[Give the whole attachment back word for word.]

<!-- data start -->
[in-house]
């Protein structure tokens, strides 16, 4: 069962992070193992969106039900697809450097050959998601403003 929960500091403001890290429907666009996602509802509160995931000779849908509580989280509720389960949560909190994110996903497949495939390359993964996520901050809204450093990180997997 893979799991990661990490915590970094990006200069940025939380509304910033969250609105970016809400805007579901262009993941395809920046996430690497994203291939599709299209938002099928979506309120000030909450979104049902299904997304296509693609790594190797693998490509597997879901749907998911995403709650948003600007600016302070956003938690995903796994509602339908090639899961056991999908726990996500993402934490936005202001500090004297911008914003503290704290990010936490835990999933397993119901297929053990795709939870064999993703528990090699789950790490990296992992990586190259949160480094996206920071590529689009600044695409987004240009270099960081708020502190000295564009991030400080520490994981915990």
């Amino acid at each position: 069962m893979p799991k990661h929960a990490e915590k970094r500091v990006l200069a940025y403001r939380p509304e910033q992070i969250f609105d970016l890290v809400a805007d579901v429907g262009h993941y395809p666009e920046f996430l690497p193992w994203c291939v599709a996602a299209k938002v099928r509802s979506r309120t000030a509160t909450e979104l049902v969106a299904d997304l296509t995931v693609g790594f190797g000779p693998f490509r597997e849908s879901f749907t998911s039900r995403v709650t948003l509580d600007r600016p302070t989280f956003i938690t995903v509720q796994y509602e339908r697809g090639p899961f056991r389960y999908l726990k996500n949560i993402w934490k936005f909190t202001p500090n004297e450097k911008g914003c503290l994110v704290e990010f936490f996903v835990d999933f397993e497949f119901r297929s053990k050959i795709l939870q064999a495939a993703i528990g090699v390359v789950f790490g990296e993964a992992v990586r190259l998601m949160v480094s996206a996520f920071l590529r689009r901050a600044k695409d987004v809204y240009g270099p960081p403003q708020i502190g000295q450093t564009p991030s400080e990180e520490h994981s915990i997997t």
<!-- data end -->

[in-house]
């Protein structure tokens, strides 16, 4: 069962992070193992969106039900697809450097050959998601403003 929960500091403001890290429907666009996602509802509160995931000779849908509580989280509720389960949560909190994110996903497949495939390359993964996520901050809204450093990180997997 893979799991990661990490915590970094990006200069940025939380509304910033969250609105970016809400805007579901262009993941395809920046996430690497994203291939599709299209938002099928979506309120000030909450979104049902299904997304296509693609790594190797693998490509597997879901749907998911995403709650948003600007600016302070956003938690995903796994509602339908090639899961056991999908726990996500993402934490936005202001500090004297911008914003503290704290990010936490835990999933397993119901297929053990795709939870064999993703528990090699789950790490990296992992990586190259949160480094996206920071590529689009600044695409987004240009270099960081708020502190000295564009991030400080520490994981915990």
């Amino acid at each position: 069962m893979p799991k990661h929960a990490e915590k970094r500091v990006l200069a940025y403001r939380p509304e910033q992070i969250f609105d970016l890290v809400a805007d579901v429907g262009h993941y395809p666009e920046f996430l690497p193992w994203c291939v599709a996602a299209k938002v099928r509802s979506r309120t000030a509160t909450e979104l049902v969106a299904d997304l296509t995931v693609g790594f190797g000779p693998f490509r597997e849908s879901f749907t998911s039900r995403v709650t948003l509580d600007r600016p302070t989280f956003i938690t995903v509720q796994y509602e339908r697809g090639p899961f056991r389960y999908l726990k996500n949560i993402w934490k936005f909190t202001p500090n004297e450097k911008g914003c503290l994110v704290e990010f936490f996903v835990d999933f397993e497949f119901r297929s053990k050959i795709l939870q064999a495939a993703i528990g090699v390359v789950f790490g990296e993964a992992v990586r190259l998601m949160v480094s996206a996520f920071l590529r689009r901050a600044k695409d987004v809204y240009g270099p960081p403003q708020i502190g000295q450093t564009p991030s400080e990180e520490h994981s915990i997997t």